It is easy to think that online search consists of entering keywords on Bing or Google web pages followed by hitting the “search” button. In reality, there is a lot of search that takes place in the mind of the searcher. Part of the information behaviour, better called human information behaviour (HIB), searching plays at multiple levels: cognitive, emotional and situational. Psychology has a great role in the information behaviour. The design of information system user interface has only recently started to take into consideration the human aspects of searching and the fact that seeking information is far from being a linear process limited to the use of sequential keywords.

The quality of search is perceived as the degree in which the search engine responds to the explicit query, but this is not that simple. The user doesn’t always know which keywords to use for searching. Very often the user wants to broaden the search scope, delegate control and navigate through responses offered by the search engine to discover new information. This is a learning journey that many users prefer when the problem is not clearly defined in their mind and they feel the need to know more before they actually decide where to focus their information search moving forward.

The opposite of direct response, which is an area where traditional engines have tried to excel, is a situation where the search tends to broaden rather than focus. This divergent search is most appropriate for creative situations when users acquire new information outside their domain of expertise. Convergent search focuses on what the user knows, while the divergent search is about discovering new things, and adopt a multi-disciplinarian attitude.

Facebook is clearly in the camp of divergent search despite the obvious lack of search capabilities. In fact FB friends find a lot of information on Facebook, but not by way of convergent search and by seeking specific information. On Facebook users encounter information. With each visit, through sharing information is presented to the user in the Newsfeed in form of links and commentaries. This is not an accidental feature. This year Mark Zuckerberg announce the addition of a new and powerful feature called serendipity. It may seem innocent, but this feature is very powerful because it brings friends closer and because it has a subtle attraction that keeps users coming back to the web site. And of course, it is a key element in the Mark’s strategy to gather as much information about our habits and wants.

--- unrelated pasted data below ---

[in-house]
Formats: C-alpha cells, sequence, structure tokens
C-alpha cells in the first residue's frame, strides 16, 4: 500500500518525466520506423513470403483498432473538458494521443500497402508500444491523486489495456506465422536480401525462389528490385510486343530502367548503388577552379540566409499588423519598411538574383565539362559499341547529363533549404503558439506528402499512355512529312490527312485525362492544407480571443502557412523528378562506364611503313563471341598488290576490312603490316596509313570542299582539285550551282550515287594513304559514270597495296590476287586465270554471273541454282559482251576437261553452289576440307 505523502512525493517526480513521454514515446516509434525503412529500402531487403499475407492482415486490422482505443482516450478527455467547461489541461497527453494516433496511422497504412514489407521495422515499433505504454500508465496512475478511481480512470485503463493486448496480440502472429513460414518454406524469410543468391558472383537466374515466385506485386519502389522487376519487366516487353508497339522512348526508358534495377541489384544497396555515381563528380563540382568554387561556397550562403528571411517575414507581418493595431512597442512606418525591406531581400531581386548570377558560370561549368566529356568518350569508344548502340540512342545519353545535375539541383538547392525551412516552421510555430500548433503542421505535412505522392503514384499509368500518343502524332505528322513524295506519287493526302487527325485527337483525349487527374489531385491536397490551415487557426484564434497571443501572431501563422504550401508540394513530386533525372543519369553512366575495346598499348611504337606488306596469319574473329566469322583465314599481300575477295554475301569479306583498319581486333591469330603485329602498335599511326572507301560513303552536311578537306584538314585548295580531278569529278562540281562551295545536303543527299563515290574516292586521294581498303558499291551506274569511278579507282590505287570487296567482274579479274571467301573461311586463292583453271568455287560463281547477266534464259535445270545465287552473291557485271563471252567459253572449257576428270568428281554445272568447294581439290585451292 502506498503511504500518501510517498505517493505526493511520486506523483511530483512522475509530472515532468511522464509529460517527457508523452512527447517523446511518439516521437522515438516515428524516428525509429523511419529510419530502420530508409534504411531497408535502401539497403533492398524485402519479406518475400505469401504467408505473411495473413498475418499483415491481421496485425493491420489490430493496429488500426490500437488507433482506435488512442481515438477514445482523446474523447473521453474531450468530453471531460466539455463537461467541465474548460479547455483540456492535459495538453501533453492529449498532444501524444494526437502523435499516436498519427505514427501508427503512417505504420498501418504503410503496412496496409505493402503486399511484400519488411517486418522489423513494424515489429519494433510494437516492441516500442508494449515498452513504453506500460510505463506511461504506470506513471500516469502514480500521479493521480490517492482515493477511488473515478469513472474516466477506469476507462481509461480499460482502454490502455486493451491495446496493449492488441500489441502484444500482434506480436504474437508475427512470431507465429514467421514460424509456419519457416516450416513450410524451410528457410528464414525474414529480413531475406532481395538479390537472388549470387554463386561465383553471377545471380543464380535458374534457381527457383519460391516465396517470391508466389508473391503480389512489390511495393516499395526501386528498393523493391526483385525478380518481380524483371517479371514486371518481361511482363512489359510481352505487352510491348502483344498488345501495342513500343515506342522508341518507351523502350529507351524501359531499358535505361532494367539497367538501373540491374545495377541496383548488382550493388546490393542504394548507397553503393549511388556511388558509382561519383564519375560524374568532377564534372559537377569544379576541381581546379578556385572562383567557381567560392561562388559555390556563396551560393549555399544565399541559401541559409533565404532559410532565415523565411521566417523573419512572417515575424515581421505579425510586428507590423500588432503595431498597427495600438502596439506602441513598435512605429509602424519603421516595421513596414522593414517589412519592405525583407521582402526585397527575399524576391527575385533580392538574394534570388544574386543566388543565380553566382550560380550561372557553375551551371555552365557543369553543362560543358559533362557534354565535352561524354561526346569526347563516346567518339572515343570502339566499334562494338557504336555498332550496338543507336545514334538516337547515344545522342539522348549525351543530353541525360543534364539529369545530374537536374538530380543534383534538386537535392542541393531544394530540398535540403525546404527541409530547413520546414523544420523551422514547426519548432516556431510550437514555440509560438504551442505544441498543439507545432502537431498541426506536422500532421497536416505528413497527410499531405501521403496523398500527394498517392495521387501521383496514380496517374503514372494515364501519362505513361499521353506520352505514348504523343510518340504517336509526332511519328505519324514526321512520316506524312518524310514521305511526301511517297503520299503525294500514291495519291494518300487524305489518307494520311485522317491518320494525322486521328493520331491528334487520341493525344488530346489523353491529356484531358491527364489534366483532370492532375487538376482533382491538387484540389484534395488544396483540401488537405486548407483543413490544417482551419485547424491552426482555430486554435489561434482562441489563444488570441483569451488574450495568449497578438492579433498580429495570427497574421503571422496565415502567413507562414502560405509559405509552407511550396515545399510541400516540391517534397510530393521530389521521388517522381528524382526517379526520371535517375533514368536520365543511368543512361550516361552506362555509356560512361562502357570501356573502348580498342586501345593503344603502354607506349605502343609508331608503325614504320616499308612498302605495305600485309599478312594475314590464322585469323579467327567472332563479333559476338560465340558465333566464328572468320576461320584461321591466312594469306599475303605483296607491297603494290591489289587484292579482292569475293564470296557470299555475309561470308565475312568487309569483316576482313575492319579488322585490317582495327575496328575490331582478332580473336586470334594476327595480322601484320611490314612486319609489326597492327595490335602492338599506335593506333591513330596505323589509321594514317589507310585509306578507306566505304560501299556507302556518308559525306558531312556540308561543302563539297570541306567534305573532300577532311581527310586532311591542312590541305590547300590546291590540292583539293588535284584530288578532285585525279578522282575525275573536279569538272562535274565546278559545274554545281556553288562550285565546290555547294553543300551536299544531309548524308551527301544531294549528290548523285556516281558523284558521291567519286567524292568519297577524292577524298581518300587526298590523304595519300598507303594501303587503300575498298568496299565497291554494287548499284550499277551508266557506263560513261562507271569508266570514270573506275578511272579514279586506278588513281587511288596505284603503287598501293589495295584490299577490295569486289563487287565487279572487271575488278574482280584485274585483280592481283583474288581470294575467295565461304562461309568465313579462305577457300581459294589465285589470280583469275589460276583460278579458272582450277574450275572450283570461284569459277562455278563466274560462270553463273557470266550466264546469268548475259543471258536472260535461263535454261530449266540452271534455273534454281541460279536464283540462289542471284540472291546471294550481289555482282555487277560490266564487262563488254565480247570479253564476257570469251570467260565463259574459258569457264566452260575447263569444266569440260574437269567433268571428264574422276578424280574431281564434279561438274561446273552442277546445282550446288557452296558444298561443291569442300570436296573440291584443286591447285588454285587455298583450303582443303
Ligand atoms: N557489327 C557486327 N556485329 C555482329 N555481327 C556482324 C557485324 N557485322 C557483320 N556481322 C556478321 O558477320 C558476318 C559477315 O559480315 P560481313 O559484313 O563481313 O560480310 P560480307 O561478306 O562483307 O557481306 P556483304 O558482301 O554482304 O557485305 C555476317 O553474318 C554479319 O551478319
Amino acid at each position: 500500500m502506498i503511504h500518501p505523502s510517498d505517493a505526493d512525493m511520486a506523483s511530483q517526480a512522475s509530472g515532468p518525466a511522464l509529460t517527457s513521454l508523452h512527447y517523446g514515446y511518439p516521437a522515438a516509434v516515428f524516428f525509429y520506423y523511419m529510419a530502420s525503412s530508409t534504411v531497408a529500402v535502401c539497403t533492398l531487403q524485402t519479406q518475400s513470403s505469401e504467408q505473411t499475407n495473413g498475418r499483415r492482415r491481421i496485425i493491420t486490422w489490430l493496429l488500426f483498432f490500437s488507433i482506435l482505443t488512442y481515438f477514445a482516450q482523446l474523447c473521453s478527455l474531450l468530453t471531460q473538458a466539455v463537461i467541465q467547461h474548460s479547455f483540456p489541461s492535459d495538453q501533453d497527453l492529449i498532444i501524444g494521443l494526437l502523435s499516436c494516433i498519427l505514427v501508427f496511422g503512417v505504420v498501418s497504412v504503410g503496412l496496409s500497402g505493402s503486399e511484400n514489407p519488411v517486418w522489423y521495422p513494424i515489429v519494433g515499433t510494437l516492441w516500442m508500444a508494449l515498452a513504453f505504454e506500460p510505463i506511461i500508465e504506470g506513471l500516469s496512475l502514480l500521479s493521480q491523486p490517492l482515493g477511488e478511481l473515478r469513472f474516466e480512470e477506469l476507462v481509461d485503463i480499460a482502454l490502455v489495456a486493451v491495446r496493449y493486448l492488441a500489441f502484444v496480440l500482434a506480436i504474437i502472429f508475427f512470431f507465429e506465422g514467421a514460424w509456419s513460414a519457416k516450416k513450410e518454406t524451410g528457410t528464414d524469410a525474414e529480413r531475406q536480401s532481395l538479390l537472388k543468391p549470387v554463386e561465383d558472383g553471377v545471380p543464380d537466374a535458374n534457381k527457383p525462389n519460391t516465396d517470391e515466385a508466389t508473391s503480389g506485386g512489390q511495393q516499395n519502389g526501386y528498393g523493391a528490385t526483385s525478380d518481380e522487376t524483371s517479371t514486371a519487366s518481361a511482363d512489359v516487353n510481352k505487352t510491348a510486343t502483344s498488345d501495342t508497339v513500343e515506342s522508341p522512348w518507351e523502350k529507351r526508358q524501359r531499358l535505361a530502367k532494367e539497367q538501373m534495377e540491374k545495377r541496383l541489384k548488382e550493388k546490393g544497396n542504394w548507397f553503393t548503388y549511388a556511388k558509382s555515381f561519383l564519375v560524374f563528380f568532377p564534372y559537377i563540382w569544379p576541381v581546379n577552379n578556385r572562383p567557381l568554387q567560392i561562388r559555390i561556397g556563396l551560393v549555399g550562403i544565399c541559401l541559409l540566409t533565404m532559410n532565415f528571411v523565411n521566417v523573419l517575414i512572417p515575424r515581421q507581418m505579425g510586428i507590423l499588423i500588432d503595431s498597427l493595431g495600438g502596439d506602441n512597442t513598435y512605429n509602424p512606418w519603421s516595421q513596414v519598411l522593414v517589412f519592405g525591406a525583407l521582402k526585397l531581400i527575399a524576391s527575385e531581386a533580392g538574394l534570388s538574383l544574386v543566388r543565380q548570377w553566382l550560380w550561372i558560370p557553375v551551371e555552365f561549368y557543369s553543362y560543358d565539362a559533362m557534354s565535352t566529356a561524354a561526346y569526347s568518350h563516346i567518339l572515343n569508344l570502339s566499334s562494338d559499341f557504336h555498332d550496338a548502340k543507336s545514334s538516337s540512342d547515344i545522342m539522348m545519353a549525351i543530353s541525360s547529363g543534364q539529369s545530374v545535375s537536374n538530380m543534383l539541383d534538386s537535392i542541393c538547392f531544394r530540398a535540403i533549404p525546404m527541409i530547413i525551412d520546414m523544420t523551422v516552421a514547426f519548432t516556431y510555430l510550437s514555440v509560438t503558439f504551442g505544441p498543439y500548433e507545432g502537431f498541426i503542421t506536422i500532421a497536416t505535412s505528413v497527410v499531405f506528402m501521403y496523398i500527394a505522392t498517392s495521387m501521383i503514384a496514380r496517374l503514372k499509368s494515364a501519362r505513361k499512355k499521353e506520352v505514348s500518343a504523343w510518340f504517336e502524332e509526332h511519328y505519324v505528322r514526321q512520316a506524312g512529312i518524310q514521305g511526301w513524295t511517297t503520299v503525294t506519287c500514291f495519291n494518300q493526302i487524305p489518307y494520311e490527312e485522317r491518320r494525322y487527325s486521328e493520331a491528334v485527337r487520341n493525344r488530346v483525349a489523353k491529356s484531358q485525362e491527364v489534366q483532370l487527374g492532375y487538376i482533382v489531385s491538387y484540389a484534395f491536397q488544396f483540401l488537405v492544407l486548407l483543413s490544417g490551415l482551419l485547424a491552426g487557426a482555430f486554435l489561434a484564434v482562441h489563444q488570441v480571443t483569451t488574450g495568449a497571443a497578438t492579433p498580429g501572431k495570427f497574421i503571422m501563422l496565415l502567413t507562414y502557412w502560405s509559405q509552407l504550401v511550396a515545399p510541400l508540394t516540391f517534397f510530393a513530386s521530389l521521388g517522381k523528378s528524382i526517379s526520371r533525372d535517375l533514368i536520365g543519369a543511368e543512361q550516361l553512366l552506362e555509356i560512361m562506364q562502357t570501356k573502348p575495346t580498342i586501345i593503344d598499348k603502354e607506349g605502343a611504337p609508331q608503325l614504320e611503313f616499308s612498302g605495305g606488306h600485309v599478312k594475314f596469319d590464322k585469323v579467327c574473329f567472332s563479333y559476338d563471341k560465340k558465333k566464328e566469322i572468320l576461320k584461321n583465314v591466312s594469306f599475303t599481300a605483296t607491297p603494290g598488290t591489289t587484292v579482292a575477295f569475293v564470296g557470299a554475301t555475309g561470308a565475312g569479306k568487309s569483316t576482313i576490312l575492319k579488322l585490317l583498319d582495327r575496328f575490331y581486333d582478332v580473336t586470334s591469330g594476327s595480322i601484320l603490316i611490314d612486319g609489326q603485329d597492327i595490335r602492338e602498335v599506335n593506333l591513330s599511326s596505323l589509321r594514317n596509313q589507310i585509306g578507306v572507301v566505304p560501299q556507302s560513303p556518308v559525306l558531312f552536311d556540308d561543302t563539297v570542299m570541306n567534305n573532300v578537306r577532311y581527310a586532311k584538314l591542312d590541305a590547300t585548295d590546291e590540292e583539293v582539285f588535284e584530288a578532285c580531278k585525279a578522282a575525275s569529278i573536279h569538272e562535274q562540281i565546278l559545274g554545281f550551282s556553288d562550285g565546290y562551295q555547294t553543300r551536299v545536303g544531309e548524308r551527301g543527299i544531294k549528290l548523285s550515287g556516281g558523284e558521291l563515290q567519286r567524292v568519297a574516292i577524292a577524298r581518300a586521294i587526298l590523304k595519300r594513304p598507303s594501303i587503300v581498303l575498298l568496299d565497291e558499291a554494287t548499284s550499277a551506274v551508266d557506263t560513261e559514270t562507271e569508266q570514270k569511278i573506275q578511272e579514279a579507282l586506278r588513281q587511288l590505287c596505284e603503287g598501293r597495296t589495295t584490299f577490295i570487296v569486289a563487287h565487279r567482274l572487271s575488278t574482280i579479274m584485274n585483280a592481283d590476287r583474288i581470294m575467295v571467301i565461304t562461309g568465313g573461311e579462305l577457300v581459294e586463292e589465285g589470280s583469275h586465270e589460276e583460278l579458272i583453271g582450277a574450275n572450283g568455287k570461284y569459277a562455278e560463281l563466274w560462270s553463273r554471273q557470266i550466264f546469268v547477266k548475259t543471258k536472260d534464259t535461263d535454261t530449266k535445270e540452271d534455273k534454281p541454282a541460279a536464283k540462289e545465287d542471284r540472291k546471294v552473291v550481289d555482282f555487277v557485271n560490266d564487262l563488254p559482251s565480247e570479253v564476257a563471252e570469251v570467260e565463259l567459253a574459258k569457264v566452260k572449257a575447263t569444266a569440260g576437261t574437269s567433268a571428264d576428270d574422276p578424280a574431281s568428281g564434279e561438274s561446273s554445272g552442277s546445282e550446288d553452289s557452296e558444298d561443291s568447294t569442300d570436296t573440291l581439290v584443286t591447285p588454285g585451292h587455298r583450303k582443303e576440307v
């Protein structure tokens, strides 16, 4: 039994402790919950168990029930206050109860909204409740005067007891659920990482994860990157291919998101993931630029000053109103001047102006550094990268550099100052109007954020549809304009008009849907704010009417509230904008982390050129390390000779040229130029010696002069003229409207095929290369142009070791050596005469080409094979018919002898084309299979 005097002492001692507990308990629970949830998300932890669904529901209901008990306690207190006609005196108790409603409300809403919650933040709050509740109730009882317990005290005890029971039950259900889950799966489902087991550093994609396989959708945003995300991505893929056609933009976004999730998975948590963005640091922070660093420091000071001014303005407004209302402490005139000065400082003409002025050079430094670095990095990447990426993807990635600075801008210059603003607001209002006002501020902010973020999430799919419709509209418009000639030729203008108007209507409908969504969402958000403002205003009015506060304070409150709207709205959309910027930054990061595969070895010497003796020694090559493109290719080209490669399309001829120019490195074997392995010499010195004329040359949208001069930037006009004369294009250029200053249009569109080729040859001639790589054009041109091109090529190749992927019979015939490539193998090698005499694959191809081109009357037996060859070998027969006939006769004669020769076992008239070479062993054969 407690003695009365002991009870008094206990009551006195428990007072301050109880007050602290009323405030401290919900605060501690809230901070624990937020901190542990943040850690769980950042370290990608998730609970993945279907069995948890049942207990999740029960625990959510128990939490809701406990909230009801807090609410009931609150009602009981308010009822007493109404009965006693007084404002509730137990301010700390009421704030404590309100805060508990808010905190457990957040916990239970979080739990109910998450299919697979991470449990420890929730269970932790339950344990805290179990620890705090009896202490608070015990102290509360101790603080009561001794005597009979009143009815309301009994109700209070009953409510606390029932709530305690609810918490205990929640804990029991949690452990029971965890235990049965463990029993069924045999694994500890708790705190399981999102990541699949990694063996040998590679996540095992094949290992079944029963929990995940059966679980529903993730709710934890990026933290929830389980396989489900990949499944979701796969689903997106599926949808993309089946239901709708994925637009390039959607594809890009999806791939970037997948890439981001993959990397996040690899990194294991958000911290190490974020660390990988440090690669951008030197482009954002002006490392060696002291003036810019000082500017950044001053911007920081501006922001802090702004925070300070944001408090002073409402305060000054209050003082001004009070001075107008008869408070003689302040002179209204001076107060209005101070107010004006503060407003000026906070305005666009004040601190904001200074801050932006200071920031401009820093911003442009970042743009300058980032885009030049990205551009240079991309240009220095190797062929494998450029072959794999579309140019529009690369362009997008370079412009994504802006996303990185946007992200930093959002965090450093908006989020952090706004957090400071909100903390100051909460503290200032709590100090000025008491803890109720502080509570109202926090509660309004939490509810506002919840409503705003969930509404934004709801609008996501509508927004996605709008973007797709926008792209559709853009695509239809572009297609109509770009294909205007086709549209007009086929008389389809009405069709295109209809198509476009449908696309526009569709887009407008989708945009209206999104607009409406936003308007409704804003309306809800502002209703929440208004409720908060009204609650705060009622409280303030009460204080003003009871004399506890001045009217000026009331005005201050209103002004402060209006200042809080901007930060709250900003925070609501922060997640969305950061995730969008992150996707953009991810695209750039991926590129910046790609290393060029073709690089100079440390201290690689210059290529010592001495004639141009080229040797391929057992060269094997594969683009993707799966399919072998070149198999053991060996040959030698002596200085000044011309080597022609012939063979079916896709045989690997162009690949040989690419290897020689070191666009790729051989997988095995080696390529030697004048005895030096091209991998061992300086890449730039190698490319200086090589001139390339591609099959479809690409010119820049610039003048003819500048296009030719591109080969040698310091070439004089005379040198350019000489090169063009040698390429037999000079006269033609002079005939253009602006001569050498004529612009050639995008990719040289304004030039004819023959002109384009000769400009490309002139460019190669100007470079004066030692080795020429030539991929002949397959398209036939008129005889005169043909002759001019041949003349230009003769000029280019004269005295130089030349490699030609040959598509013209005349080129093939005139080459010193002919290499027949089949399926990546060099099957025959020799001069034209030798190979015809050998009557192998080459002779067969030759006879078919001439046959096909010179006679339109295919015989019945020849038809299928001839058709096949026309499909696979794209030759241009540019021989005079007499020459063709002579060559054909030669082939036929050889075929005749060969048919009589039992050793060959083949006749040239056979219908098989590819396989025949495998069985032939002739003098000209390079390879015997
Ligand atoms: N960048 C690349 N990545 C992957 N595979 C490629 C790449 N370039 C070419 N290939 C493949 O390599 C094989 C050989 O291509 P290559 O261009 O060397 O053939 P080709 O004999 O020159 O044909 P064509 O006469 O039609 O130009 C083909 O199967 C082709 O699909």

Of the two ways of finding information, search and encounter, the latter is one that requires the least amount of effort on behalf of the user. Couple that with the element of surprise and reward that comes in form of viewing a funny video, learning something interesting, listening to a great song or reading a captivating article, when none of this could have cross your mind without at least putting in some effort, and you get hooked. Serendipity is one of the most powerful ways of finding information you did not know you needed or wanted.

The job of search engines is difficult because it requires the user to think and make an effort to research their own information need. It is like work. That is Google and Bing. Facebook on the other hand is strong on serendipity which is fun and enjoyable and very, very social. Not only you find information, but you get to leave comments, “like” and be “liked”. On search engines, no one likes you.